Discovering Umbria‘s amazing castles and old borghi, medieval villages still intact! We choose to describe three marvellous spots: Paciano and Monte Castello di Vibio, famous for its oil, Massa Martana, famous for the many ancient churches.
Photo CC BY by LigaDue
Paciano: world famous oil and serendipity
From these hills a magnificent olive oil comes, appreciated on tables all over the world for aroma, taste, organoleptic properties.
Always present in the life in the village, this product has gained recognition as Dop. The most interesting hypothesis on its etymology is that the name Paciano derives from the Roman god Janus. The urban structure of the borgo comes from the thirteenth century, has a fan-shaped layout on three parallel streets connected by orthogonal alleys.
The village is enclosed in the fourteenth-century walls about 600 meters long, which includes eight towers and three gates, Fiorentina, Perugina and Rastrella. Throughout the Middle Ages the town was an important castle guarding domain Perugia territory Chiugi.
A walk through the narrow streets of the centre allows you to immerse yourself in the ancient atmosphere. Entering you can see the Cennini palace (XIV century), restored by Cardinal Francesco Cennini in 1500. The south facade is characterized by the tower now known as rocca Buitoni. The building has three floors, the first of which is rich in frescoes of the sixteenth century; inside there are two chapels.
Once past the Etruscan well, here the church of St. Joseph dates back to the fourteenth century, is built of stone and three quarters under the road. Inside is preserved the ancient banner of municipal, 1450 with a painting of the Madonna delle Grazie from the workshop of Benedetto Bonfigli. In 2000, under the protection gaps were found frescoes dating back to the fifteenth century. The building also houses a small collection of vestments.
Closeby, the church of San Carlo Borromeo. It was built in the seventeenth century through the work of Cardinal Cennini, has a beautiful stone portal serene era and contains a wooden Christ of 1620. Finally it should be noted the seventeenth-century palace Baldeschi, made by the will of the Abbot Giacomo Baldeschi in local stone and brick.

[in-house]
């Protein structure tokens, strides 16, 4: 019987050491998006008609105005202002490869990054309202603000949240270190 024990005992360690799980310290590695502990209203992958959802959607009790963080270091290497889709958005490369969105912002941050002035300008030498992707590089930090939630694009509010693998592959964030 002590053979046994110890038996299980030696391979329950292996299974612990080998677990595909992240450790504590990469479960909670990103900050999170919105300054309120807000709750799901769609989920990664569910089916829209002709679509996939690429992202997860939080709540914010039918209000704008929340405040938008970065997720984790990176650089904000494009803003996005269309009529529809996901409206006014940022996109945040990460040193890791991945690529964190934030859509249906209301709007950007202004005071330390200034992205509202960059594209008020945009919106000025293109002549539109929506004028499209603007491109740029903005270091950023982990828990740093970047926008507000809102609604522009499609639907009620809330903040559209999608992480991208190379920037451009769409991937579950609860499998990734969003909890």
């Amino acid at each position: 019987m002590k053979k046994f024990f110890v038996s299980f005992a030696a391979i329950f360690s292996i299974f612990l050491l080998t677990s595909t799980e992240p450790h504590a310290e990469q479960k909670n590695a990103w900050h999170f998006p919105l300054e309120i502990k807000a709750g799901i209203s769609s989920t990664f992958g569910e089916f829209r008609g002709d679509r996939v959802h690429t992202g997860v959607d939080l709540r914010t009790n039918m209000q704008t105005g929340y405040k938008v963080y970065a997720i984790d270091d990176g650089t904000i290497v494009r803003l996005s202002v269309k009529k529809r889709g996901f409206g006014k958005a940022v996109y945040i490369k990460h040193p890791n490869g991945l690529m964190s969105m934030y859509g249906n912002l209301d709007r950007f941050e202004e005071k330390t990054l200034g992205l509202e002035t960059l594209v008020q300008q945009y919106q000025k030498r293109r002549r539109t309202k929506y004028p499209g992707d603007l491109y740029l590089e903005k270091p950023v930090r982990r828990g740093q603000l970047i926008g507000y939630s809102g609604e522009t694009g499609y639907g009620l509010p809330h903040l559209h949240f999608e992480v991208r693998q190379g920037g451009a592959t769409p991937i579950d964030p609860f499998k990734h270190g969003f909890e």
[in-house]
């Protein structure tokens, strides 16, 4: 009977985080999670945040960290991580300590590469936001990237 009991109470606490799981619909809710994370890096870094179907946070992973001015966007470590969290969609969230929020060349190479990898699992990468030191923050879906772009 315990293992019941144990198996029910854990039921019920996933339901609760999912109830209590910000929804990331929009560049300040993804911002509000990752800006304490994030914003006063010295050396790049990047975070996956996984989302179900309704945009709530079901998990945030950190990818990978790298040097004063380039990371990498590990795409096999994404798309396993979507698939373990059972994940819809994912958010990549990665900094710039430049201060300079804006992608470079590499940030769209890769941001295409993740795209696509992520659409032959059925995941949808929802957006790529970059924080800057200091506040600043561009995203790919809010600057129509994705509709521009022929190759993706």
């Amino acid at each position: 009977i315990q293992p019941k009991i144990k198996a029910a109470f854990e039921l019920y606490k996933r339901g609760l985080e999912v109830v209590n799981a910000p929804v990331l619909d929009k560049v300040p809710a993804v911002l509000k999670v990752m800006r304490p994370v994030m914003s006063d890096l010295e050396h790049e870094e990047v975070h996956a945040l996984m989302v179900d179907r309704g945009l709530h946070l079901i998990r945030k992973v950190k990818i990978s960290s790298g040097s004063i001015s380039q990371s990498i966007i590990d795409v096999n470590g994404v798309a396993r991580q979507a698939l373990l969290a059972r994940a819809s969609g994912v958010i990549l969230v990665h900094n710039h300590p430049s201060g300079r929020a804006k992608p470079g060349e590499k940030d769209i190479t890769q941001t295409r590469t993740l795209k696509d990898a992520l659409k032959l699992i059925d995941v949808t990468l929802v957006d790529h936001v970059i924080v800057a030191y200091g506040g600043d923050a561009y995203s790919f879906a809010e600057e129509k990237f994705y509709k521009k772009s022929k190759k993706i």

Outside the historic centre the parish church dedicated to the Assumption, built around the tenth century; the Church of the Saviour or “Ceraseto”, built before the tenth century on an ancient pagan temple (the fresco of the central altar is a pupil of Perugino, Gianbattista Caporali); the convent of San Antonio, dating back to the fifteenth century; the tower of Orlando, the only remains of the castle of Paciano Vecchio.
What to taste here?
They call torciglioni a peculiar dish from the twisted snake shape. Itis the traditional Christmas cake. The ingredients are: sweet and bitter almonds, eggs, sugar, candied fruit, pine nuts, coffee beans and liquor alchermes.
Photo CC BY-SA by Culturawiki
Monte Castello di Vibio: where the oil is gold
One of the most popular products of Monte Castello di Vibio is definitely the oil so that the territory is inserted within the “Road of extra virgin olive DOP Umbria” located in Trevi. Most of Montecastello’s hills, for centuries, are a place where to grow with care and passion olive groves, as well as where to produce a high-quality oil, are one of the most valuable features of the agricultural landscape.
What about its historical background?
The etymology of “Monte Castello” is derived from the typical structure of a medieval fortress built on top of a hill while the addition of the “Vibius” dates back to a time more recently, in 1863, the year in which a Royal Decree of King of Italy, Vittorio Emanuele II, allowed to change name. The choice of “Vibius” might come from the name of an ancient and noble family of Perugia, a member of which became Roman emperor.
Of particular note is the theater of Concordia, a priceless structure of just 99 seats between the boxes and stalls, designed in full climate post revolutionary France in 1789 and then headed right to that “harmony between peoples” that was recreating in Europe to early nineteenth century. Its inauguration is dated 1808, in a cultural heyday, almost as if to redeem by Montecastello of centuries of vicissitudes and domination suffered.